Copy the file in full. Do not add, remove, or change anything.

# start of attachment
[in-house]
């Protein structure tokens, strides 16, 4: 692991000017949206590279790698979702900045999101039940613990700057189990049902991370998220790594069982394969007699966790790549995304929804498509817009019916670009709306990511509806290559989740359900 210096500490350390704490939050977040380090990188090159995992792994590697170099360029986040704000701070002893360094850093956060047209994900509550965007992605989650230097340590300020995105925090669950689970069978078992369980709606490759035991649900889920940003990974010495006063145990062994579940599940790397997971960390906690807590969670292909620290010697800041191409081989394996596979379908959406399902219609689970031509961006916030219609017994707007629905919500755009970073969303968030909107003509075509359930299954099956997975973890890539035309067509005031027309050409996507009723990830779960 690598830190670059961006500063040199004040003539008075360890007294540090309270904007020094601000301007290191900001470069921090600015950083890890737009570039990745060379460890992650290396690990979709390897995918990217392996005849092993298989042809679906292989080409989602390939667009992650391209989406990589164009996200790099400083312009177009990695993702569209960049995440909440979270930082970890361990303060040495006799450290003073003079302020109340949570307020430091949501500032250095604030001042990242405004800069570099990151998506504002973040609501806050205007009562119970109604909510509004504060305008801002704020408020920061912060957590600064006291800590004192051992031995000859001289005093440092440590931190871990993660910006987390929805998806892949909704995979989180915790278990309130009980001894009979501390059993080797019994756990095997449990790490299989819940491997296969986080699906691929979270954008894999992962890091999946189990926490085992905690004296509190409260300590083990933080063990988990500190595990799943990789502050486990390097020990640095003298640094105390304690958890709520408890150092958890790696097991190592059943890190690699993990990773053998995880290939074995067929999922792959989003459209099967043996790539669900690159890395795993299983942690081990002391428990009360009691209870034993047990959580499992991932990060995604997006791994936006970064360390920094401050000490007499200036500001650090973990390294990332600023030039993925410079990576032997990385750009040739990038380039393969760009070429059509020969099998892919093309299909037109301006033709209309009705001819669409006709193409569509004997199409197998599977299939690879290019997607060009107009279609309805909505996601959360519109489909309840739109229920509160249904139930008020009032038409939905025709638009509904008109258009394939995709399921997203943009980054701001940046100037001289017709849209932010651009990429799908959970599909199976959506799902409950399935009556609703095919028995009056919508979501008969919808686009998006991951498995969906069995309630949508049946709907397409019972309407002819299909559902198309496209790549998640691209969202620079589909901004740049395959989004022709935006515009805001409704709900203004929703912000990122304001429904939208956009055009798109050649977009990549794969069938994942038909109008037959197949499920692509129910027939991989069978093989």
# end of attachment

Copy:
[in-house]
């Protein structure tokens, strides 16, 4: 692991000017949206590279790698979702900045999101039940613990700057189990049902991370998220790594069982394969007699966790790549995304929804498509817009019916670009709306990511509806290559989740359900 210096500490350390704490939050977040380090990188090159995992792994590697170099360029986040704000701070002893360094850093956060047209994900509550965007992605989650230097340590300020995105925090669950689970069978078992369980709606490759035991649900889920940003990974010495006063145990062994579940599940790397997971960390906690807590969670292909620290010697800041191409081989394996596979379908959406399902219609689970031509961006916030219609017994707007629905919500755009970073969303968030909107003509075509359930299954099956997975973890890539035309067509005031027309050409996507009723990830779960 690598830190670059961006500063040199004040003539008075360890007294540090309270904007020094601000301007290191900001470069921090600015950083890890737009570039990745060379460890992650290396690990979709390897995918990217392996005849092993298989042809679906292989080409989602390939667009992650391209989406990589164009996200790099400083312009177009990695993702569209960049995440909440979270930082970890361990303060040495006799450290003073003079302020109340949570307020430091949501500032250095604030001042990242405004800069570099990151998506504002973040609501806050205007009562119970109604909510509004504060305008801002704020408020920061912060957590600064006291800590004192051992031995000859001289005093440092440590931190871990993660910006987390929805998806892949909704995979989180915790278990309130009980001894009979501390059993080797019994756990095997449990790490299989819940491997296969986080699906691929979270954008894999992962890091999946189990926490085992905690004296509190409260300590083990933080063990988990500190595990799943990789502050486990390097020990640095003298640094105390304690958890709520408890150092958890790696097991190592059943890190690699993990990773053998995880290939074995067929999922792959989003459209099967043996790539669900690159890395795993299983942690081990002391428990009360009691209870034993047990959580499992991932990060995604997006791994936006970064360390920094401050000490007499200036500001650090973990390294990332600023030039993925410079990576032997990385750009040739990038380039393969760009070429059509020969099998892919093309299909037109301006033709209309009705001819669409006709193409569509004997199409197998599977299939690879290019997607060009107009279609309805909505996601959360519109489909309840739109229920509160249904139930008020009032038409939905025709638009509904008109258009394939995709399921997203943009980054701001940046100037001289017709849209932010651009990429799908959970599909199976959506799902409950399935009556609703095919028995009056919508979501008969919808686009998006991951498995969906069995309630949508049946709907397409019972309407002819299909559902198309496209790549998640691209969202620079589909901004740049395959989004022709935006515009805001409704709900203004929703912000990122304001429904939208956009055009798109050649977009990549794969069938994942038909109008037959197949499920692509129910027939991989069978093989």